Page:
Platforms for community lending and social investing

I must disclose, I am just beginning to blog at citizenmatters and this is my first post. I will be posting about various types of Bangalore based businesses, right from startups to local businesses to bottom-of-pyramid ventures to single person owned firms or trades. The idea is to highlight what is unique in them, however small or trivial the case maybe.

With that said, the theme for this post is about social investment. I have been always intrigued with the new breed of social lending platforms, currently operating in and around Bangalore, the ones that most easily come to my mind are Dhanax and Rang De. Both of them resemble each other in their operating models with some small differences. The are trend setters in the micro-credit area in India.

Rang De is the next generation non-profit organization with the greater aim of providing micro-credit (small sized loans in the range of Rs 5000 to Rs 15000) for poorer sections of the society and thus reducing or alleviating poverty one step at a time. So also Dhanax. The setup has three components –
(1) the social investors
(2) the RangDe platform or Dhanax intermediary
(3) the borrowers

Anybody (NRIs included) can be an investor by lending small amounts of money, as low as Rs 1000 and be one of the circle of social investors. One can also choose and target particular borrowers.

Dhanax lets the investor divide credit amongst multiple borrowers to minimize any loss. The money thus collected is then disbursed at an interest rate of around 8.5% p.a (lower than normal) to borrowers, via a network of field workers. The system is setup in such a way that no payment gateways are involved; only consumer bank accounts. The denomination supported is Indian currency, the rupee. There is a 30 day loan disbursal guarantee.

Borrowers belong to low-income households and generally take money from the market to fulfill a business need like stitching clothes, selling food items, making furniture or pay for medicine etc. It is found that most of the borrowing population consists of women in general. The borrowed money is returned as per a pre-determined schedule either in parts or as whole. And the return payment of the loans is near 100% with very miniscule or almost zero defaulters. The rates of interest are much lower as compared to banks and other capital donating institutions.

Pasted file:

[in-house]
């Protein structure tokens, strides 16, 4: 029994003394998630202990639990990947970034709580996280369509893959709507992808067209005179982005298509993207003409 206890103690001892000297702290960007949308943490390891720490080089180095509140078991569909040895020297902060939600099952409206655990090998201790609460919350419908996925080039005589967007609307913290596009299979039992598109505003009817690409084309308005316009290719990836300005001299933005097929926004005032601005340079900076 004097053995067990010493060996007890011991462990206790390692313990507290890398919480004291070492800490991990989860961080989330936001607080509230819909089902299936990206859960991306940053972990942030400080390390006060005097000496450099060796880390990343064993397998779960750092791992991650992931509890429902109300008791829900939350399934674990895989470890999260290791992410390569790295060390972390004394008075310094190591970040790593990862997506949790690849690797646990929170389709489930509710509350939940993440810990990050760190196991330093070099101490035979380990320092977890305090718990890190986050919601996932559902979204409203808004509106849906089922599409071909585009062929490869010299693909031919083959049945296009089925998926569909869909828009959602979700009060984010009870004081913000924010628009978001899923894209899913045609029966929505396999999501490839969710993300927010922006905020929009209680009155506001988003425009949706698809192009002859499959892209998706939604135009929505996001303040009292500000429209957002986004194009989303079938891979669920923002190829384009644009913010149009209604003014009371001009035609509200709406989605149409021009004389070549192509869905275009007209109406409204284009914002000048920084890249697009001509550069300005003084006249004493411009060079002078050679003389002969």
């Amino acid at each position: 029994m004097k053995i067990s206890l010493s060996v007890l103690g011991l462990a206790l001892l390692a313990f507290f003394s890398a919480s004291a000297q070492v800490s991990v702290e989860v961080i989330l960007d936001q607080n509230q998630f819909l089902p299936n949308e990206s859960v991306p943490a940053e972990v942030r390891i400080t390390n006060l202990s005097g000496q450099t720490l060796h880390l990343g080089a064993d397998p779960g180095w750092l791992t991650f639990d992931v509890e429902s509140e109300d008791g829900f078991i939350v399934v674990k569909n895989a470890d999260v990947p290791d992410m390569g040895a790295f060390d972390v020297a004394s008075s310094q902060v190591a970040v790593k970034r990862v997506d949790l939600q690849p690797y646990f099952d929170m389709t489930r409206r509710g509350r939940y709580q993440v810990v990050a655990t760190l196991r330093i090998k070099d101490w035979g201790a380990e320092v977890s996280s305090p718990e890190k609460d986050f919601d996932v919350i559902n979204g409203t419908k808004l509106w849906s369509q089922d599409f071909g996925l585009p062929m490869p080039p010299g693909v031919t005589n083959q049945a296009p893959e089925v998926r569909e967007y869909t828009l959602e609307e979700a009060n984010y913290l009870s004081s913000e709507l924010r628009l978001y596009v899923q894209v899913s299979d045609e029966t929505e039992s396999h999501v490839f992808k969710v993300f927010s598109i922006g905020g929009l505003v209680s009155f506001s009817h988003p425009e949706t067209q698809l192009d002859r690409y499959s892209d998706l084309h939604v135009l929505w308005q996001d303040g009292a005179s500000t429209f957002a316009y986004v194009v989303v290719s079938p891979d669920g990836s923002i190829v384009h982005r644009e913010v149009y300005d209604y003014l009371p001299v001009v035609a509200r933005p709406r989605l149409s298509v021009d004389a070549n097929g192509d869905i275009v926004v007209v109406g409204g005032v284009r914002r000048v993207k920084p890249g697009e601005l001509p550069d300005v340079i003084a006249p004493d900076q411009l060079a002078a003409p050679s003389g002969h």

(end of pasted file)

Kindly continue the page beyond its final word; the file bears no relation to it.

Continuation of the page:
Both Dhanax and Rang De partner with small time lenders and other selected or registered partners, who along with field workers form the network of micro-credit exchange. The onus of return payment lies with the intermediaries and field partners and the pressure of maintaining reputation along with recommendation maintains a healthy rate of return payment with interest.

What’s in it for the lenders and what’s in it for the RangDe and Dhanax as organizations?

Firstly, the lenders are not mere money makers, they are a part of greater network to alleviate poverty and thus contribute towards social welfare.

Secondly, social investors earn a good return in a small amount of time with returns in the range of 4% p.a. This is a good bet for medium income earners or household to invest money and get returns.

Coming to the other half of the question, Rang De wants to change the model of uplifting poorer sections, one by preventing exploitation, and two, by providing alternative to charities and unreliable investments. While Dhanax wants to a channel for the middle income group with some extra money to invest, at the same time be helpful to the community and earn some money back in the process.

As a side effect both these platforms would aim to drive down the interest rates and bring a larger number of people within the range of ready access to loan money. The thrust here is to provide an exclusive, safe and flexible community forum for small amount loans. The support system is geared to help the rural population, low income and slum dwelling urban populace.

Some of the players in the global micro-finance market are Kiva (provides inter-country micro-credit) and Grameen Foundation.

I feel micro-credit and peer-2-peer lending would be a path-breaking means of generating funds for the lower income group and helping alleviate poverty at the micro level, where banks or other financial institutions aren’t able to cater to low income customers.

These platforms want to succeed by being highly helpful and beneficial to all parties concerned and that’s the way to go!



  1. Smita Ramakrishna says:


    It was nice to read your blog. I would like to emphasise on the fact that Rang De’s sole mission is to drive down interest rates that consumers of microcredit are being charged. In that sense RangDe.Org is very different from other p2p models. Any borrower getting a loan via RangDe.Org pays nothing more than 8.5% flat pa …I may not be wrong if I say, that, is by far the lowest in India…

Leave a Reply

Your email address will not be published. Required fields are marked *

This site uses Akismet to reduce spam. Learn how your comment data is processed.

Similar Story

Backyard for art enthusiasts

I came aross a couple of interesting places for hanging out and recreation - active canvas and Doodleden. I have happily added these to my list of interesting places in Bangalore. Both are similar in theme but one targets adults and the other is more suitable for children. However, both can be entertaining spots for the entire family. All this reminded me a great deal about Ranga Shankara.Activecanvas is all about art, as the founders say - your very own space to unwind, explore, express, create, share and enjoy. It's a hub to get-together for like minded individuals interested in…